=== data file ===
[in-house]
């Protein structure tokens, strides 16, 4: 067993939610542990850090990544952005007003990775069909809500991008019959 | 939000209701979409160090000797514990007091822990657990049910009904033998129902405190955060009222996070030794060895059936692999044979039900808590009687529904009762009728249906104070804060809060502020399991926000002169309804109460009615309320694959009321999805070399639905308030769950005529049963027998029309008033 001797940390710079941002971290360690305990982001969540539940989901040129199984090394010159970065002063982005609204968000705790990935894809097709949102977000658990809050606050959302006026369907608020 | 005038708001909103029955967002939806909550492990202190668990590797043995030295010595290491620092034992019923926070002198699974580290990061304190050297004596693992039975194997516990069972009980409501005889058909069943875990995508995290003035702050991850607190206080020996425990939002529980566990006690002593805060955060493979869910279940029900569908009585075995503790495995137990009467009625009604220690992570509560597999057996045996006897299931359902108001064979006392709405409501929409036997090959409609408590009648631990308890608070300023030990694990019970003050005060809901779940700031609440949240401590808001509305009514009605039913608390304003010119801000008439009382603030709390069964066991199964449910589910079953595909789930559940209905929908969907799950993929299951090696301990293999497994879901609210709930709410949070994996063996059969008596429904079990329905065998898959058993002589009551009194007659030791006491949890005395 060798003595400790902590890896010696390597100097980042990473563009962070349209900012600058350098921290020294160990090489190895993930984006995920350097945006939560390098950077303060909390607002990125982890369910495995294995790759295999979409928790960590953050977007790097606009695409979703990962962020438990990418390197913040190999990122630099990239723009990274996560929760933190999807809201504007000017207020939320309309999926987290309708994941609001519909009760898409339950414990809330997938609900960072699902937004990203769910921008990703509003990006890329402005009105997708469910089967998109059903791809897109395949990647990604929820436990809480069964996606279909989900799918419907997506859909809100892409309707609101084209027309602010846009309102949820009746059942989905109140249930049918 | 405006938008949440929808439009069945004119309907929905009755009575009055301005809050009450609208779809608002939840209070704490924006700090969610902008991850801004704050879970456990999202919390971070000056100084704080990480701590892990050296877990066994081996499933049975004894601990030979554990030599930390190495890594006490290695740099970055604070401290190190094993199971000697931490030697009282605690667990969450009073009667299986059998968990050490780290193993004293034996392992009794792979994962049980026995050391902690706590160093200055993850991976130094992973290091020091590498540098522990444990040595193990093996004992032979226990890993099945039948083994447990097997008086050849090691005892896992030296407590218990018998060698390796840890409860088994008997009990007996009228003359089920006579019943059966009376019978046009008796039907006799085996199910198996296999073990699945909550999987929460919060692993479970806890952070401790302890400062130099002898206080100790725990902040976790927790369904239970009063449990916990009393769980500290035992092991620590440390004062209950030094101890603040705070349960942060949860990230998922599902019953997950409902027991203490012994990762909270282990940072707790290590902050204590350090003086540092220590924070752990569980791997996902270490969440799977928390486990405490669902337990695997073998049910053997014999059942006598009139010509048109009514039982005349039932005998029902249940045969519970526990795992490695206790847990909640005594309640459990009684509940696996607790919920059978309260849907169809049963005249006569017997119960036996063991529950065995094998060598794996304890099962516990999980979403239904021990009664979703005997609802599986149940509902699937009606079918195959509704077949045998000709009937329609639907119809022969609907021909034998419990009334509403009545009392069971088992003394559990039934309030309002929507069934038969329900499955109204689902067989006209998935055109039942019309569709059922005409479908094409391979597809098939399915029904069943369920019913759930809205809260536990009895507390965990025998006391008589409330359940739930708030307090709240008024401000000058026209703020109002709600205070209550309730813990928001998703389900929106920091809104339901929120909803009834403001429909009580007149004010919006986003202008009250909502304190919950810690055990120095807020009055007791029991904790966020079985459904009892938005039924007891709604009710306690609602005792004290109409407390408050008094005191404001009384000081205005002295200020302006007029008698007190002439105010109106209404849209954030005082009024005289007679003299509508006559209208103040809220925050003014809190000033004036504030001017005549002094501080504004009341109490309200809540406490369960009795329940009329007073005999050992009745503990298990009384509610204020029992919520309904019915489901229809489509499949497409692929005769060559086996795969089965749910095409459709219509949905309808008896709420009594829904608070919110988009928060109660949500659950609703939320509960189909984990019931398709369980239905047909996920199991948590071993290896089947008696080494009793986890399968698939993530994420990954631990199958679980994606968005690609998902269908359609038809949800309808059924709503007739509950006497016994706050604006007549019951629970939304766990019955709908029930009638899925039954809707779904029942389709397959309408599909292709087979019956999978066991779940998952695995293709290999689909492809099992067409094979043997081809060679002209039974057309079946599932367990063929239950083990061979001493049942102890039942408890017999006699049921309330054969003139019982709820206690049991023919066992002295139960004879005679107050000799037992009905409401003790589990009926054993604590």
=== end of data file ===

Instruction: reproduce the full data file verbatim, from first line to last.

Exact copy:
[in-house]
């Protein structure tokens, strides 16, 4: 067993939610542990850090990544952005007003990775069909809500991008019959 | 939000209701979409160090000797514990007091822990657990049910009904033998129902405190955060009222996070030794060895059936692999044979039900808590009687529904009762009728249906104070804060809060502020399991926000002169309804109460009615309320694959009321999805070399639905308030769950005529049963027998029309008033 001797940390710079941002971290360690305990982001969540539940989901040129199984090394010159970065002063982005609204968000705790990935894809097709949102977000658990809050606050959302006026369907608020 | 005038708001909103029955967002939806909550492990202190668990590797043995030295010595290491620092034992019923926070002198699974580290990061304190050297004596693992039975194997516990069972009980409501005889058909069943875990995508995290003035702050991850607190206080020996425990939002529980566990006690002593805060955060493979869910279940029900569908009585075995503790495995137990009467009625009604220690992570509560597999057996045996006897299931359902108001064979006392709405409501929409036997090959409609408590009648631990308890608070300023030990694990019970003050005060809901779940700031609440949240401590808001509305009514009605039913608390304003010119801000008439009382603030709390069964066991199964449910589910079953595909789930559940209905929908969907799950993929299951090696301990293999497994879901609210709930709410949070994996063996059969008596429904079990329905065998898959058993002589009551009194007659030791006491949890005395 060798003595400790902590890896010696390597100097980042990473563009962070349209900012600058350098921290020294160990090489190895993930984006995920350097945006939560390098950077303060909390607002990125982890369910495995294995790759295999979409928790960590953050977007790097606009695409979703990962962020438990990418390197913040190999990122630099990239723009990274996560929760933190999807809201504007000017207020939320309309999926987290309708994941609001519909009760898409339950414990809330997938609900960072699902937004990203769910921008990703509003990006890329402005009105997708469910089967998109059903791809897109395949990647990604929820436990809480069964996606279909989900799918419907997506859909809100892409309707609101084209027309602010846009309102949820009746059942989905109140249930049918 | 405006938008949440929808439009069945004119309907929905009755009575009055301005809050009450609208779809608002939840209070704490924006700090969610902008991850801004704050879970456990999202919390971070000056100084704080990480701590892990050296877990066994081996499933049975004894601990030979554990030599930390190495890594006490290695740099970055604070401290190190094993199971000697931490030697009282605690667990969450009073009667299986059998968990050490780290193993004293034996392992009794792979994962049980026995050391902690706590160093200055993850991976130094992973290091020091590498540098522990444990040595193990093996004992032979226990890993099945039948083994447990097997008086050849090691005892896992030296407590218990018998060698390796840890409860088994008997009990007996009228003359089920006579019943059966009376019978046009008796039907006799085996199910198996296999073990699945909550999987929460919060692993479970806890952070401790302890400062130099002898206080100790725990902040976790927790369904239970009063449990916990009393769980500290035992092991620590440390004062209950030094101890603040705070349960942060949860990230998922599902019953997950409902027991203490012994990762909270282990940072707790290590902050204590350090003086540092220590924070752990569980791997996902270490969440799977928390486990405490669902337990695997073998049910053997014999059942006598009139010509048109009514039982005349039932005998029902249940045969519970526990795992490695206790847990909640005594309640459990009684509940696996607790919920059978309260849907169809049963005249006569017997119960036996063991529950065995094998060598794996304890099962516990999980979403239904021990009664979703005997609802599986149940509902699937009606079918195959509704077949045998000709009937329609639907119809022969609907021909034998419990009334509403009545009392069971088992003394559990039934309030309002929507069934038969329900499955109204689902067989006209998935055109039942019309569709059922005409479908094409391979597809098939399915029904069943369920019913759930809205809260536990009895507390965990025998006391008589409330359940739930708030307090709240008024401000000058026209703020109002709600205070209550309730813990928001998703389900929106920091809104339901929120909803009834403001429909009580007149004010919006986003202008009250909502304190919950810690055990120095807020009055007791029991904790966020079985459904009892938005039924007891709604009710306690609602005792004290109409407390408050008094005191404001009384000081205005002295200020302006007029008698007190002439105010109106209404849209954030005082009024005289007679003299509508006559209208103040809220925050003014809190000033004036504030001017005549002094501080504004009341109490309200809540406490369960009795329940009329007073005999050992009745503990298990009384509610204020029992919520309904019915489901229809489509499949497409692929005769060559086996795969089965749910095409459709219509949905309808008896709420009594829904608070919110988009928060109660949500659950609703939320509960189909984990019931398709369980239905047909996920199991948590071993290896089947008696080494009793986890399968698939993530994420990954631990199958679980994606968005690609998902269908359609038809949800309808059924709503007739509950006497016994706050604006007549019951629970939304766990019955709908029930009638899925039954809707779904029942389709397959309408599909292709087979019956999978066991779940998952695995293709290999689909492809099992067409094979043997081809060679002209039974057309079946599932367990063929239950083990061979001493049942102890039942408890017999006699049921309330054969003139019982709820206690049991023919066992002295139960004879005679107050000799037992009905409401003790589990009926054993604590």